First Blood

It took writer David Morrell ten years from the publication of his novel “First Blood” to see it leap to the big screen. Little did he know that his creation, Vietnam Vet and former Special Forces Green Beret John Rambo would go on to become an international icon. As a matter of fact, Morrell killed Rambo at the end of the novel.

firstbloodThank goodness screenwriter’s Michael Kozoll, William Sackheim and Sylvester Stallone changed that. By the late 1980’s, the country’s wounds over the Vietnam War were beginning to heal. Hollywood was beginning to take the war seriously. Morrell’s book was about a Vietnam Vet who plays out a psychotic episode in a small Eastern Kentucky mountain town, killing everyone who gets in his way. It’s a great read, but not the sort of guy America would root for. Enter Stallone, who was looking for another role that would show his audience that he was more than “Rocky.” Stallone polished the script, made Rambo a more humane character, and took away his psychosis.

Now John Rambo is a man in search of his past, who finds that everyone else in his platoon has died. He feels lost and alone, and betrayed by his country. When he enters a small mountain town on his way up North, he’s greeted by the local sheriff (Brian Dennehy). The Sheriff drives him to the outskirts of town, and gives him some unfriendly words of advice: leave the area and don’t come back. When Rambo defies the order, the Sheriff (doing his best Rod Steiger “In the Heat of the Night”) arrests him for vagrancy. Tired of being treated like an animal, Rambo breaks free from the confines of the police and makes his way to the nearby mountains.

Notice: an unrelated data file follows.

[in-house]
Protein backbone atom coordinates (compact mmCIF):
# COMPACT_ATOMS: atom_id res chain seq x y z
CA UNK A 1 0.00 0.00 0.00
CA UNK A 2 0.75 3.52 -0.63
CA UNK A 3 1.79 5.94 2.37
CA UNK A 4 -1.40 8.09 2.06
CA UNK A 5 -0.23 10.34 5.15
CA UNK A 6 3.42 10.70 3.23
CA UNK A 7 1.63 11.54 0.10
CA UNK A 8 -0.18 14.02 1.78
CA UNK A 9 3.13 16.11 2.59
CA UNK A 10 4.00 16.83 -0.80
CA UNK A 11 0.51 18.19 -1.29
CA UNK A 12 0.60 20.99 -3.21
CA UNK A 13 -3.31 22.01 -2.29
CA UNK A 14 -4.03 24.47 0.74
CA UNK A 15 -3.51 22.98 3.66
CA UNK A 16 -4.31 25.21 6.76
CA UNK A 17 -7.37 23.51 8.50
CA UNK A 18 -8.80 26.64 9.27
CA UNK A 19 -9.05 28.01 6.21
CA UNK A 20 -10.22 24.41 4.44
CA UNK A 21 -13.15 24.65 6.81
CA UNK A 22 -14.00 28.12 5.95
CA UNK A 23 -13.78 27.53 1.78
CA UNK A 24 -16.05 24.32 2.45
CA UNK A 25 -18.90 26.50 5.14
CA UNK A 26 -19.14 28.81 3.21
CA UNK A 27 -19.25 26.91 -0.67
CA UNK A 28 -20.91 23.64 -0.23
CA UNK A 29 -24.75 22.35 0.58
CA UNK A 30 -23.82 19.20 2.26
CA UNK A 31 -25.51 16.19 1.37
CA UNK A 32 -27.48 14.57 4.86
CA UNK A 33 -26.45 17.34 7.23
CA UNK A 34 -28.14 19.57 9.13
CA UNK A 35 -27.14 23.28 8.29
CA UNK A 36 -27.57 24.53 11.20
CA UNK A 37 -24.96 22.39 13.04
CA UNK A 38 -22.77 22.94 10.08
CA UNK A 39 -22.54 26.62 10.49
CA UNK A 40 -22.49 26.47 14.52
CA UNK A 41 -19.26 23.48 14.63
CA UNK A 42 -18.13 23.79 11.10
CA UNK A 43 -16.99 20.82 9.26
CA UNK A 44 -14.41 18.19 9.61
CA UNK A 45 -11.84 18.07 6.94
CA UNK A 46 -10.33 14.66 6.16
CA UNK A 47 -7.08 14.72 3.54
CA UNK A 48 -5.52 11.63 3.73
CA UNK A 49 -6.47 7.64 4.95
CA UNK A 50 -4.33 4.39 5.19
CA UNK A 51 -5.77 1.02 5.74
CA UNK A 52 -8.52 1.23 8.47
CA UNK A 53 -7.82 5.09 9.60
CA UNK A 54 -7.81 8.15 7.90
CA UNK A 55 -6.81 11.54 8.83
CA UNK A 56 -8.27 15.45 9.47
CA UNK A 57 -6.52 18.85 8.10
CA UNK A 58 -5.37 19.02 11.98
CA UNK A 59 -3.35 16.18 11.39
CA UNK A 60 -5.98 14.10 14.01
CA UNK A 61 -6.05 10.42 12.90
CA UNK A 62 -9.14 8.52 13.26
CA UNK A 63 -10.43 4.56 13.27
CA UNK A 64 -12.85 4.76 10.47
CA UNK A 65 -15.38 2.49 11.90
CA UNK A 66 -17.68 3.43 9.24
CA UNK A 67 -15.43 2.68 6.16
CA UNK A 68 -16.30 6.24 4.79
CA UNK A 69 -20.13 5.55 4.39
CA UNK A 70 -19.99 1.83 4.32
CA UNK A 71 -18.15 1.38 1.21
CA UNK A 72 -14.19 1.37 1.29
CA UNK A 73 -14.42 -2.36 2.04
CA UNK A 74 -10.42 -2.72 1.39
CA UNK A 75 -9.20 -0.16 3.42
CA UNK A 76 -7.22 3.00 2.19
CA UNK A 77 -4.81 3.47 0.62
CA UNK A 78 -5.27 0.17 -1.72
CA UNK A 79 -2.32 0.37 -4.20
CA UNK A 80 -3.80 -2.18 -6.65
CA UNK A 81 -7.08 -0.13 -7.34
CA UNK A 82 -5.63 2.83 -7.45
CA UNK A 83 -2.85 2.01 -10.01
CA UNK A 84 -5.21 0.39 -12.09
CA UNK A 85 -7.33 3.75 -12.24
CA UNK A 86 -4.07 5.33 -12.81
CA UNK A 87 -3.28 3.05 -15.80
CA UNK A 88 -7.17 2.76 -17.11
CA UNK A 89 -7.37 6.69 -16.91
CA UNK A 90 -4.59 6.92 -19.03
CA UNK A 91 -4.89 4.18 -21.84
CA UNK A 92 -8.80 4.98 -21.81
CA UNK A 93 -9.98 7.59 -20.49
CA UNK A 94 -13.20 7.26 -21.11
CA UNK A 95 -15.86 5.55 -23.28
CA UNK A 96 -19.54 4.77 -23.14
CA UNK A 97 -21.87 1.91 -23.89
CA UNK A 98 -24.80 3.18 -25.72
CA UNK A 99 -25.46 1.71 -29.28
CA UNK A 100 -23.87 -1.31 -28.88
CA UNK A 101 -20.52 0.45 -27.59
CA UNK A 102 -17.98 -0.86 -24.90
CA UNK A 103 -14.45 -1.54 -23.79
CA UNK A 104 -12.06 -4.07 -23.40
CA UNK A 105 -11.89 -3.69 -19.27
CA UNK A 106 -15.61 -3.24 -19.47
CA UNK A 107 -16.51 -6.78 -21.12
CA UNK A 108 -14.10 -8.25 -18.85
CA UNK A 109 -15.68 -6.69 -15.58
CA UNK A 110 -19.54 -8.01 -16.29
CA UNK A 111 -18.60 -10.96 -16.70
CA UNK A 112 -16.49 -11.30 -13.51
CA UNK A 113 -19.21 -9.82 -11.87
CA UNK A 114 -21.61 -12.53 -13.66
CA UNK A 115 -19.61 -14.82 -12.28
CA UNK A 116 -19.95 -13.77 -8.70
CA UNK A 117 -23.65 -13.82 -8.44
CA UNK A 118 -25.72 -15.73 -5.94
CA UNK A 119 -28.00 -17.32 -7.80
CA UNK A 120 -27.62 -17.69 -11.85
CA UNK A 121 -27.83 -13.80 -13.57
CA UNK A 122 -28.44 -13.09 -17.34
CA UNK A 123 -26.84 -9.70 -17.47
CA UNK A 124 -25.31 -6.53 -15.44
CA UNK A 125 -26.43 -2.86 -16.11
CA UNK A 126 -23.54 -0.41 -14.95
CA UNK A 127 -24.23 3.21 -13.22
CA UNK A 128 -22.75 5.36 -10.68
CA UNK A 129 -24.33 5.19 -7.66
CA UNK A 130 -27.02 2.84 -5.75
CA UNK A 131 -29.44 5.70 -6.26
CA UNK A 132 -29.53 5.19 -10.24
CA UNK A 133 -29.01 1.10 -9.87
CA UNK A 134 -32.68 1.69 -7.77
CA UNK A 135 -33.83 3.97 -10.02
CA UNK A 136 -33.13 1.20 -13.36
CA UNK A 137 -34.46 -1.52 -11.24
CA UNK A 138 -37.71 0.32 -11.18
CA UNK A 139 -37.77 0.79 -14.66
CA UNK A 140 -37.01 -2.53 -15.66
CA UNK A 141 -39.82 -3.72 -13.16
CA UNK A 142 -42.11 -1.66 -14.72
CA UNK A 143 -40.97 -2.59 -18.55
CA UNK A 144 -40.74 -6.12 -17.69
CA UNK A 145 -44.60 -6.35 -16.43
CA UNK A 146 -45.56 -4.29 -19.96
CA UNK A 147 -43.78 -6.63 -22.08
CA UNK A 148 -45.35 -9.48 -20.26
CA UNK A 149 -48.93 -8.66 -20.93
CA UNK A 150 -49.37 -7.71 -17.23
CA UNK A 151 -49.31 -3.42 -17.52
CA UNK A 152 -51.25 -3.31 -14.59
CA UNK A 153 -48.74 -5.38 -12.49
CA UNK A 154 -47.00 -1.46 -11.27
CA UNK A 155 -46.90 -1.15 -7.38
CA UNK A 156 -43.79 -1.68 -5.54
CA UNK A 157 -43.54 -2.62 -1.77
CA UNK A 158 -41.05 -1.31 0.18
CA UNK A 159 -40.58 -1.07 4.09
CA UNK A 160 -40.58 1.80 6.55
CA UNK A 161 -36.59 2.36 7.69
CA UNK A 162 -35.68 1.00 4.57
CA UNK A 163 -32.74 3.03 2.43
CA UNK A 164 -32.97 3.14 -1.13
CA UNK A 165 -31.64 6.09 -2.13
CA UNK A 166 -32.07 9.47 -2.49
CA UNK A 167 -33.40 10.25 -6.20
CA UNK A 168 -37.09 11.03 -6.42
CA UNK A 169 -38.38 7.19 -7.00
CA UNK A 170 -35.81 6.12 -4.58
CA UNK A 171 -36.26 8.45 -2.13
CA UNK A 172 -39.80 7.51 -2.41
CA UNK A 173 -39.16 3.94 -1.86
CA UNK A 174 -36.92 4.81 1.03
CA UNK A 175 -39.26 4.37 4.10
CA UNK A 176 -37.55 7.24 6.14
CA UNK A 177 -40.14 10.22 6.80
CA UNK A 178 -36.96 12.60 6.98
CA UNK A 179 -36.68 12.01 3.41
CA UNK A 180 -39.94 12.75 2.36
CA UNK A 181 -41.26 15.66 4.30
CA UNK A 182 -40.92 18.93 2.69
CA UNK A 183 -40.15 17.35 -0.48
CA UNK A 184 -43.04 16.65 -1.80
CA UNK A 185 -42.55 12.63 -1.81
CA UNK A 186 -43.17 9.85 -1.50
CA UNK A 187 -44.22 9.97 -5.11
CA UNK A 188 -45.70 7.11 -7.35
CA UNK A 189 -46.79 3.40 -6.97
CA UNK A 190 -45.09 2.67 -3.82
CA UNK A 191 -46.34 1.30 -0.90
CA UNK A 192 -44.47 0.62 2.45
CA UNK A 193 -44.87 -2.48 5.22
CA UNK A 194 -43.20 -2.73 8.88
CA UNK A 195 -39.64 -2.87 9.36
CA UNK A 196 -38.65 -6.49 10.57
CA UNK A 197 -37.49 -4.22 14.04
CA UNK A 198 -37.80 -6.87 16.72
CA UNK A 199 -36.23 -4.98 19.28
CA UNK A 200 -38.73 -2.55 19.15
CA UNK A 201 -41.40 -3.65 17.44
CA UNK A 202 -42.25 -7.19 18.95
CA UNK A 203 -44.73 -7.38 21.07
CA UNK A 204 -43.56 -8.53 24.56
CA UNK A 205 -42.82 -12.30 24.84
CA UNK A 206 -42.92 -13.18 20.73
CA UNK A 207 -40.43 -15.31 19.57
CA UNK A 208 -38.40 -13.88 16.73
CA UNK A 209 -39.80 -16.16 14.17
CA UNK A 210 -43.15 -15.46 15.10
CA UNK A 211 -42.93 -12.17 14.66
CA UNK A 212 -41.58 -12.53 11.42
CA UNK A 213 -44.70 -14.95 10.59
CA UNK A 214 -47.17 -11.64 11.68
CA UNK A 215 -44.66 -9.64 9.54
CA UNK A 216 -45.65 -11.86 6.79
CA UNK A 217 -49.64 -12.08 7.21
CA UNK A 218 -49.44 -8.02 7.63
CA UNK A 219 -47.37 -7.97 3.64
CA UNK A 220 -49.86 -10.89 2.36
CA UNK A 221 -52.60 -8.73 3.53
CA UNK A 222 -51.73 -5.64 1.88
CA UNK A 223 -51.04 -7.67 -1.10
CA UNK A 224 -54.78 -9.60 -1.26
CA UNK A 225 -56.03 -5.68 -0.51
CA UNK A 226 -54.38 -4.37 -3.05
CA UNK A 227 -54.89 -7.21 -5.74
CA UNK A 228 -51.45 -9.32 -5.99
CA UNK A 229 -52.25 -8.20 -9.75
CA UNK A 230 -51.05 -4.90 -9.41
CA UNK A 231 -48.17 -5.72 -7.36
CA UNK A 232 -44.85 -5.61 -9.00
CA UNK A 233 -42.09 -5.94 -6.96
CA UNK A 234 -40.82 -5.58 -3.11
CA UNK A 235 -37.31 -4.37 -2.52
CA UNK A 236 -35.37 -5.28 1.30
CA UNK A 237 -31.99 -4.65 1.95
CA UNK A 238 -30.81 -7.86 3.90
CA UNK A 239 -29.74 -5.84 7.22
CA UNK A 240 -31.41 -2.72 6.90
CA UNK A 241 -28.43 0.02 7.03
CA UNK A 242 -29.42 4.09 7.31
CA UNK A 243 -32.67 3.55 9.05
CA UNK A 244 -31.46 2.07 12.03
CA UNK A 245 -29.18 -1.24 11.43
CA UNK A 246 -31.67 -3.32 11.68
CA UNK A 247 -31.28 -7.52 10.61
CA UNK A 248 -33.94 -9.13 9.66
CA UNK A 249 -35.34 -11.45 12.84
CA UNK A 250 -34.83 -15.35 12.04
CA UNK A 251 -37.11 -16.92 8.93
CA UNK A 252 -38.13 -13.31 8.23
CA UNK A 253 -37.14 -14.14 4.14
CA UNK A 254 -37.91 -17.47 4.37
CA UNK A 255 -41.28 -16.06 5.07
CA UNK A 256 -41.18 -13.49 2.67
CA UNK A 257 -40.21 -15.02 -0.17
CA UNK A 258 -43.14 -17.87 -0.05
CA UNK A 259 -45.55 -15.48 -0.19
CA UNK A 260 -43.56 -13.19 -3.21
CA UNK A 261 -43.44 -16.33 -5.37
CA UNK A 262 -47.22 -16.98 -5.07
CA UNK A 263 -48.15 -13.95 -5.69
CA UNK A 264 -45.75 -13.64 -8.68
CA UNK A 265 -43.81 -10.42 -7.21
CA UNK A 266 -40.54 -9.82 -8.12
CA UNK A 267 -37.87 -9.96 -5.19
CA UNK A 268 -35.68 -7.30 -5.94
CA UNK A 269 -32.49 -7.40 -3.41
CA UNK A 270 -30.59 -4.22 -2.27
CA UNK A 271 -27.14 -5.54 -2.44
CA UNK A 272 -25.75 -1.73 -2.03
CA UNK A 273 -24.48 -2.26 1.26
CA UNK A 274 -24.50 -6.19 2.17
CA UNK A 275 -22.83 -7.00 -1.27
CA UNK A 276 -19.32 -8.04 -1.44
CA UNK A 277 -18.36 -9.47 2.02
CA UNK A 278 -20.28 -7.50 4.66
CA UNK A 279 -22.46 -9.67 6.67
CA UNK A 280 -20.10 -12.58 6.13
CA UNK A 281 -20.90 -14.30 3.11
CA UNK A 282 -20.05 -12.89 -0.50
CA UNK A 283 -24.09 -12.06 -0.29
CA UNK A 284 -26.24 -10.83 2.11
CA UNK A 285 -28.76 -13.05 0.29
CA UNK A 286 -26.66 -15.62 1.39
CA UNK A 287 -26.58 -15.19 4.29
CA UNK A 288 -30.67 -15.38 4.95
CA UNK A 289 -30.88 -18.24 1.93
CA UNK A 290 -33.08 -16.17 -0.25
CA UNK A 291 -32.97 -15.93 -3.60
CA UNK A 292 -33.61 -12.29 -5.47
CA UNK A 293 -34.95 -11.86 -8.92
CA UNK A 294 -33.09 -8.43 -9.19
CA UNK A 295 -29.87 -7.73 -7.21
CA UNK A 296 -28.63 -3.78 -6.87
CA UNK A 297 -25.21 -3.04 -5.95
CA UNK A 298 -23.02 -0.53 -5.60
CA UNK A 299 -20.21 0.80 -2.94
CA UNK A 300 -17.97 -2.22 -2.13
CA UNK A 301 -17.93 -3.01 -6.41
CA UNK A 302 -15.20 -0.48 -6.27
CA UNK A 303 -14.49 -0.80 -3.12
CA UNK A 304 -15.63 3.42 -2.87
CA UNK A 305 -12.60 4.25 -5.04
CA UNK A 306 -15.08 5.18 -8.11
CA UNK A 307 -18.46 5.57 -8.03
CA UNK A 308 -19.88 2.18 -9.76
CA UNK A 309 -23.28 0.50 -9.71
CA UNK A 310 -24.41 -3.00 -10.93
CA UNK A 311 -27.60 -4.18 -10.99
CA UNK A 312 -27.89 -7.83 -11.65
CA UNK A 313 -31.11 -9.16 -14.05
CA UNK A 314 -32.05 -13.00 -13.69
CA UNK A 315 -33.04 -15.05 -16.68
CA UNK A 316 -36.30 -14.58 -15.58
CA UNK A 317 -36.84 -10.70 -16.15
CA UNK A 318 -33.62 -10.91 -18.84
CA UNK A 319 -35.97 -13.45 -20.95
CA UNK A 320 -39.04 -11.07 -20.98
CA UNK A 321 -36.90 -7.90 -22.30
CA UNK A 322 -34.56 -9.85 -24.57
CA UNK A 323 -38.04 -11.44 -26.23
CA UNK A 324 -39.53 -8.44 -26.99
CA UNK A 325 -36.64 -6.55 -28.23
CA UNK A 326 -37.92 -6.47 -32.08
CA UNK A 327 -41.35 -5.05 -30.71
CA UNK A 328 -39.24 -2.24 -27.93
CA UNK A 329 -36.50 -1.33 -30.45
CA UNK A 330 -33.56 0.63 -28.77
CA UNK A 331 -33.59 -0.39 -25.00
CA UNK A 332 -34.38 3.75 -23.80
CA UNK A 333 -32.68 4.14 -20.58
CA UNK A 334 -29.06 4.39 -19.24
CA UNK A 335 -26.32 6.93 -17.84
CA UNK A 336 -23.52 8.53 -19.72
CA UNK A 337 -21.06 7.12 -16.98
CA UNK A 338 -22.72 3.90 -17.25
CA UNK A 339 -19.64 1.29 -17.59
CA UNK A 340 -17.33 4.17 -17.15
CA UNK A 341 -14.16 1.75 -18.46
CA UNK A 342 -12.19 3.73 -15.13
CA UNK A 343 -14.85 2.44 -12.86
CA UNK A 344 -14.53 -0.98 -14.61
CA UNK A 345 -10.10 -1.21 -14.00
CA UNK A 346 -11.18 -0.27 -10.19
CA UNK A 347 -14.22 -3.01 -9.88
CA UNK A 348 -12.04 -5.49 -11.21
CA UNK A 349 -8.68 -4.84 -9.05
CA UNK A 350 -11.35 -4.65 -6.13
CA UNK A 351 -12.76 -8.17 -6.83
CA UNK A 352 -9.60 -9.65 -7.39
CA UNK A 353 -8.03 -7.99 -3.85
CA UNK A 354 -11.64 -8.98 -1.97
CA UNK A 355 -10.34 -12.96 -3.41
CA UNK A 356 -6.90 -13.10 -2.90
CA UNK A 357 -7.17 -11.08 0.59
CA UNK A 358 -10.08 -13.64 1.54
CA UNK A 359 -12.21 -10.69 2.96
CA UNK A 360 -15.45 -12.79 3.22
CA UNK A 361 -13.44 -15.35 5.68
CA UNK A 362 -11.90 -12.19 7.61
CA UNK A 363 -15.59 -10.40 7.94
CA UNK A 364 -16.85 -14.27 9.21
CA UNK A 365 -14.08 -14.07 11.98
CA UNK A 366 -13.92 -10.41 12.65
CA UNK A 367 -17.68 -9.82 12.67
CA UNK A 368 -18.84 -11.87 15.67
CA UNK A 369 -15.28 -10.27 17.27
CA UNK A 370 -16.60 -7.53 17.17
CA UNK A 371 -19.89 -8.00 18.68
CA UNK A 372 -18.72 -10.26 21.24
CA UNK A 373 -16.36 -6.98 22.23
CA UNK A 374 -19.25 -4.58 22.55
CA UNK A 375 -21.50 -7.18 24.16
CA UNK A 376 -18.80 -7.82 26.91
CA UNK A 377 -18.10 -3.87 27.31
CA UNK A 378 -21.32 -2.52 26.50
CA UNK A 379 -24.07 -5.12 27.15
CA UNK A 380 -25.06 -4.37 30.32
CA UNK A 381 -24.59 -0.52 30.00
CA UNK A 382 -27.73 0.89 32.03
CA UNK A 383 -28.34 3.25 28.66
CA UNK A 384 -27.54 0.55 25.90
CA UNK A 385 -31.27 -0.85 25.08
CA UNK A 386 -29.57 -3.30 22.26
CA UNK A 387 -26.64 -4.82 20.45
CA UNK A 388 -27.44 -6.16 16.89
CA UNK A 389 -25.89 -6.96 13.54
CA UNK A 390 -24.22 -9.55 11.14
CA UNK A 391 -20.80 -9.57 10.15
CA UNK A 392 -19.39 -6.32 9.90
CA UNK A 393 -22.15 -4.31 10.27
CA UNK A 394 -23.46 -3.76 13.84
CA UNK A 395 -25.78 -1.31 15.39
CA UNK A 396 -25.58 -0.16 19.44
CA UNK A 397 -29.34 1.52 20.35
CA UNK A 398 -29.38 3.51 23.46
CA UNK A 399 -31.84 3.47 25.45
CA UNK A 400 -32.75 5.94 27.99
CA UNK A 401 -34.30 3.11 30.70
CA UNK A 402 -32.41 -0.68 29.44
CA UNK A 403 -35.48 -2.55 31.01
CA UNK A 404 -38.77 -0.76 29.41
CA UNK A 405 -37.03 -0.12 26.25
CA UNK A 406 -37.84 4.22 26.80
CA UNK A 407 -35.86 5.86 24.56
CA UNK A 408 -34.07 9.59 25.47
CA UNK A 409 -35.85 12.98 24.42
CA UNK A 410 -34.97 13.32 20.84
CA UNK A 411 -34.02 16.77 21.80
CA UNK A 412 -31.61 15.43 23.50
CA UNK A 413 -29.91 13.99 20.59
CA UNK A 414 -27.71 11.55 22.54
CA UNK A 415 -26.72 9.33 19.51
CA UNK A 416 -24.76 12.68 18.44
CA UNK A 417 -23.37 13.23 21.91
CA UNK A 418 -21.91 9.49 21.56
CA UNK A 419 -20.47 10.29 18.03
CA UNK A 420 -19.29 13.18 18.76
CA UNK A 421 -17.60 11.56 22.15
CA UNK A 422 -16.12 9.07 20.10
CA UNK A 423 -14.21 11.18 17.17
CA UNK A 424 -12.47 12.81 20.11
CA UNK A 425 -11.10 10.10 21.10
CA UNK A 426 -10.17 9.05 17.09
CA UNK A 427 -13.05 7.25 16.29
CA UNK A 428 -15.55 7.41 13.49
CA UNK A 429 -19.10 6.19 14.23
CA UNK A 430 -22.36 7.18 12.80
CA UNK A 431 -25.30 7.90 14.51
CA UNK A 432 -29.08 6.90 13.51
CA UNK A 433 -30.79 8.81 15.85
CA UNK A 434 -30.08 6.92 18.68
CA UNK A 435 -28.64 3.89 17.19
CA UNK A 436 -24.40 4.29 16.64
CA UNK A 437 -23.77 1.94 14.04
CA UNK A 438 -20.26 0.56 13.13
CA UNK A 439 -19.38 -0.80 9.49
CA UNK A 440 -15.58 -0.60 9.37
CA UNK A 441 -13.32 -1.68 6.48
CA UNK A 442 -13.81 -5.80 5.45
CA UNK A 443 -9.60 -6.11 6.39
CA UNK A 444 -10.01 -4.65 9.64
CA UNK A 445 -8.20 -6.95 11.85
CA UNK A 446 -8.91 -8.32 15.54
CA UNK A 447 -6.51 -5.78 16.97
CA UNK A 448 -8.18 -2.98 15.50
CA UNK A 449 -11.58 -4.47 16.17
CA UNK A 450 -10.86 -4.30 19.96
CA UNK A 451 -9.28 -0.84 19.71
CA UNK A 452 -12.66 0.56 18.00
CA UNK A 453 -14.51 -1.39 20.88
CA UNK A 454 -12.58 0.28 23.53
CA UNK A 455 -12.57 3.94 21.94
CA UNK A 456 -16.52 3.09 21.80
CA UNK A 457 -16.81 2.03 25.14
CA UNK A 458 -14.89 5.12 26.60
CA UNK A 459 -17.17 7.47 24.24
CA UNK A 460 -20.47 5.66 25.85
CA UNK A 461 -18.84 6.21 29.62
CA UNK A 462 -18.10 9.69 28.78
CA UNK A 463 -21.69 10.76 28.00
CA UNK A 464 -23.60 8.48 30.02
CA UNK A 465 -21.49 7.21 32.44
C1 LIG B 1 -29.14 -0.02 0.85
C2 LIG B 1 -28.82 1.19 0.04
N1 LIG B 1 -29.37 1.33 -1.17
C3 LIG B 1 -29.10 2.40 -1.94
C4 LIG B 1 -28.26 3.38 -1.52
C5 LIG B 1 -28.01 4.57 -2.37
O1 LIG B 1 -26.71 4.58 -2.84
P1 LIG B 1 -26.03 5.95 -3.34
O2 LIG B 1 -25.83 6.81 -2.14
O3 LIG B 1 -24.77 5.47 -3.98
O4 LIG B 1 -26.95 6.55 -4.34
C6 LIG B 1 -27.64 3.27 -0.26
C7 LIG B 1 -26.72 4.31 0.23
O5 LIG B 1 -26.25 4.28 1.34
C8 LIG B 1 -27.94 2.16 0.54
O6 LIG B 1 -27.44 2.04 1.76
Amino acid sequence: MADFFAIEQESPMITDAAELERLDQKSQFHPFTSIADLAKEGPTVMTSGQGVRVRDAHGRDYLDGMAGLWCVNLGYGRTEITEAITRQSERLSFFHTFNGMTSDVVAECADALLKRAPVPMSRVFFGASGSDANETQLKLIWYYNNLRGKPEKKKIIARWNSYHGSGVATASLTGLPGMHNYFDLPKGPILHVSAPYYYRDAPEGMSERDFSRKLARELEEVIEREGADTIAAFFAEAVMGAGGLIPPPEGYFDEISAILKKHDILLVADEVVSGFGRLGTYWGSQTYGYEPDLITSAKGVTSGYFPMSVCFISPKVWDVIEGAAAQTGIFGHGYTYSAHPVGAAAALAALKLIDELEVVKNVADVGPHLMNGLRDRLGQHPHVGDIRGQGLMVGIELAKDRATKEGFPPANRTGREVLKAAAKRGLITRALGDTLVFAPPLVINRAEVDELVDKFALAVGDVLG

The Sheriff and his men foolishly try to pursue him, unaware of his special forces training and ability to survive in the wilderness. Bad for them, good for Rambo. Unfortunately, they draw “First Blood,” which forces Rambo to do whatever is necessary to insure his survival. Before long, a massive manhunt is underway, and Rambo’s superior, Colonel Trautman (Richard Crenna), is summoned to help defuse the situation. It doesn’t take long before all out war is declared, with Rambo taking the town by storm.

Effectively directed by Ted Kotcheff in British Colombia, “First Blood” is a smart, power-driven action film that never lets up. Stallone is excellent as John Rambo, a man who has lost faith in what he fought for. Dennehy delivers as the revenge driven sheriff who instigates the whole thing, while Crenna lends dignity to some of the tougher scenes. “First Blood” featured a lot of firsts, from Stallone’s first buff nude scene (he did that awful “Italian Stallion” when he wasn’t in shape), to the first scene of someone actually sewing up a deep cut. It’s all been repeated numerous times since (nowadays you can’t keep Stallone in his clothes), but the impact it created in “First Blood” sticks with you. Powerful, full-throttle entertainment.



Someone took very good care of the original negative. The Digital transfer is sharp and vibrant most of the time. Some of the darker scenes that take place in the forest early in the film look grainy, but I doubt it’s compression artifacts. It looks more like a film stock problem, because the bookend scenes are very vivid. Nice, strong blacks are evident throughout. The flesh tones are warm, while the color saturation is solid. I did notice the occasional artifact, but not enough to ruin the experience. “First Blood” was transferred in the film’s original 2.35:1 widescreen ratio, enhanced at 16:9 for widescreen televisions.